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Indigestion / Dyspepsia

As the name suggests, indigestion (also known as dyspepsia,) is a condition of impaired digestion. It is characterised by recurrent pain in the upper abdomen and feeling full (earlier than expected when eating.) It can be accompanied by varying degrees of bloating, belching, flatulence, nausea, vomiting or heartburn.
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Indigestion / Dyspepsia Info

“I have never developed indigestion from eating my words.”

Winston Churchill

 
As the name suggests, indigestion (also known as dyspepsia,) is a condition of impaired digestion.  It is characterised by recurrent pain in the upper abdomen and feeling full (earlier than expected when eating.)  It can be accompanied by varying degrees of bloating, belching, flatulence, nausea, vomiting or heartburn.

Dyspepsia is a common problem and frequently occurs with gastro-esophageal reflux disease (which is a mouthful – pun intended – abbreviated GERD) or gastritis (which is inflammation of the stomach lining).  Other conditions which can lead to indigestion are viral gastroenteritis (stomach flu), stomach ulcer, cancer of the stomach, gallbladder disease, pancreatic disease, inflammatory bowel disease, diabetes mellitus and pregnancy. 

Dyspepsia can also occur when there is no underlying disease present.  Functional dyspepsia (no evidence of any organic disease) is estimated to affect about 15% of the general population in western countries.

Stress is a major cause of indigestion and in chronic cases manifests as irritable bowel syndrome.  The gut has been named the “second brain” (or enteric nervous system) because of its proliferation of neurons and neurotransmitters.  Emotional distress can have a direct effect on digestive function.  In addition, one of the most common stressors on the gastro-intestinal tract (GI tract) is food allergies.  Eliminating food groups that you don’t tolerate well is an important part of managing good digestive health.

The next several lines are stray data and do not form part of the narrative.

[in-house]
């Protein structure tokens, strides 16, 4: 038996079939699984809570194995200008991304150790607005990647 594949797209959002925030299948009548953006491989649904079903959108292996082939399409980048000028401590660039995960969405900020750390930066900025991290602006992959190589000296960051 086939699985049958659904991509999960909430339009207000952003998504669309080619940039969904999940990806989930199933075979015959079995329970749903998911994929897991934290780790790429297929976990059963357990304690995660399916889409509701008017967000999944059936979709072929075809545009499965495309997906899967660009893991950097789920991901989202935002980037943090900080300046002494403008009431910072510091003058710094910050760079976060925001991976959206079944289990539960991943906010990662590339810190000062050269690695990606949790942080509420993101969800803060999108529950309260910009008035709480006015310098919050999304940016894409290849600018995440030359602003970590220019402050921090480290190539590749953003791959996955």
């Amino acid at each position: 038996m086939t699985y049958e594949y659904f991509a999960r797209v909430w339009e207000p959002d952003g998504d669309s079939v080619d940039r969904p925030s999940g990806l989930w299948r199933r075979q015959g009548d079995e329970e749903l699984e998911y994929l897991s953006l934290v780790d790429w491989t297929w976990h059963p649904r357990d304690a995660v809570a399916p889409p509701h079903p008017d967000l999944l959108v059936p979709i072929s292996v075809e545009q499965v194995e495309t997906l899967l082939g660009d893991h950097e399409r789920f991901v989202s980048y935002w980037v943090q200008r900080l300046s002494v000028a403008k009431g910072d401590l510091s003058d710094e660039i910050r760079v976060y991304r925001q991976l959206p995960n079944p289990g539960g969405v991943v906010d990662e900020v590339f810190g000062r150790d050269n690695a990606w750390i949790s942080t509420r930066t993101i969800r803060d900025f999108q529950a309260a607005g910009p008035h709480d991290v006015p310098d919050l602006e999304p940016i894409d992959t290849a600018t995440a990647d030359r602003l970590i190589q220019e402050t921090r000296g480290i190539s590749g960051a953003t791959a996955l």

In naturopathic terms indigestion is an issue of ‘weakened digestive force’ characterised by low hydrochloric acid production in the stomach.  This results in food particles passing into the small intestine only partially digested. They become lodged there and putrefy, damaging the intestinal walls and emitting toxic acids which leak through the gut wall into the blood and lymphatic systems. These circulate through the body resulting in an over-acid environment. 

It is the bitter principle in foods that stimulates and strengthens the body’s digestive force, providing the quality and consistency of stomach acid to digest food well and promote a healthy functioning GI tract.  Bitter foods include many leafy greens such as watercress, kale and lettuce, and herbs traditionally used as digestives like wormwood, milk thistle, yarrow and chickweed.  NZ native kawakawa is another very good digestive herb.  Dandelion and chicory are two wonderful bitter herbs that can be brewed into a tasty tea or coffee.

Ginger, chamomile, lemon balm and peppermint are all effective for treating dyspepsia. These all make tasty teas either individually or in combination.

Red pepper powder has been found to be promising in alleviating symptoms of indigestion.

Product Reviews

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